A ex-cop found guilty of multiple counts related to the Capitol riot said he was 'drinking too much' and reading articles fed to him by the Facebook algorithm
Category: News & PoliticsVia: jbb • 2 months ago • 1 comments
Kelsey Vlamis July 28, 2022, 9:17 PM·2 min readUS attorney's office in Washington, DC
A former Virginia police officer was convicted in April on six counts related to the Capitol riot.
Thomas Robertson wrote a letter to the judge about his state of mind before and on January 6.
Robertson noted his stress, excess drinking, and a "rabbit hole" of election conspiracy theories.
A former police officer who was convicted on multiple counts related to participating in the Capitol riot said he was under stress, drinking too much, and in a "rabbit hole" of conspiracy theories leading up to the insurrection.
Thomas Robertson, 49, was a police officer in Rocky Mount, Virginia, but was fired shortly after his arrest in January 2021. In April, he was found guilty by a jury on six counts, including obstructing an official proceeding and entering and remaining in a restricted building or grounds while carrying a dangerous weapon.
In a letter filed Thursday ahead of his sentencing, Robertson said he took responsibility for what he did but wanted to make the judge aware of things that "may have contributed to" his state of mind before and on January 6, 2021.
Months before the attack, Robertson said he became the primary caretaker for an older friend who had brain cancer, in addition to being a police sergeant and small farmer. The older friend was a "vocal and enthusiastic Trump supporter and as a result of caring for him I was exposed to lots of pro Trump, anti Biden media."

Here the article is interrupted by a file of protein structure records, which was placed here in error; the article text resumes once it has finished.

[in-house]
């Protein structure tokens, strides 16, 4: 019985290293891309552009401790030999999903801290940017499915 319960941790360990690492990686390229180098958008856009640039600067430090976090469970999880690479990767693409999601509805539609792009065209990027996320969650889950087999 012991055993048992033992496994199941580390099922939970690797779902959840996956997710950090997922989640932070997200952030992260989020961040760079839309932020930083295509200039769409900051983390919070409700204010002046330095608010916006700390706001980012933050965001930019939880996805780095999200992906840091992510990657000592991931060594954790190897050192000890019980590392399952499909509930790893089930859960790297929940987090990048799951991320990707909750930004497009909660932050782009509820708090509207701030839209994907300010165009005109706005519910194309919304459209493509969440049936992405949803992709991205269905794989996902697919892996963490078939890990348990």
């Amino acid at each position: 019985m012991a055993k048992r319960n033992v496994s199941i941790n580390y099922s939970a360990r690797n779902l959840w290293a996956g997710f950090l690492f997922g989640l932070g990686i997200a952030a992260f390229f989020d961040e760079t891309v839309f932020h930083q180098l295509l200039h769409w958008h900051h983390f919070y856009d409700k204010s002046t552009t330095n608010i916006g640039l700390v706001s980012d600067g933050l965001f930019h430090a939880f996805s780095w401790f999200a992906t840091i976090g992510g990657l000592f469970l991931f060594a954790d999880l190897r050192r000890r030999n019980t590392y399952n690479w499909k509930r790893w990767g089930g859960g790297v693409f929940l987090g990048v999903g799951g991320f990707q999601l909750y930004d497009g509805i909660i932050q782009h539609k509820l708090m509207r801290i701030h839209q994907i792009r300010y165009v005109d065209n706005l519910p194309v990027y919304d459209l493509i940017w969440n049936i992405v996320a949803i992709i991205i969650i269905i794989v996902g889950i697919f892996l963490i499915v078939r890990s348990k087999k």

Robertson said the stress he was experiencing caused him to drink more than he ever had before, adding that "shameful" social media posts he made leading up to January 6 were "a product of stress, alcohol abuse, and submersion in deep 'rabbit holes' of election conspiracy theory."
"I sat around at night drinking too much and reacting to articles and sites given to me by Facebook algorythms [sic]," he wrote. "The result was shameful and not at all indicative of the person I am, or have ever been."
US District Court in Washington, DC
Robertson also said that while he doesn't dispute his actions that day, he did not go to DC intending to disrupt Congress and that he had no intent to use his "walking stick" as a weapon.
In a court filing accompanying the letter, Robertson's lawyer requested a sentence of 15 months.
"Mr. Robertson, like many Americans, believed the President of the United States was telling him that the election was stolen. He had never been political before, but the President was bolstering that the election was stolen, and given his state of mind at the time, he believed it," the filing said.
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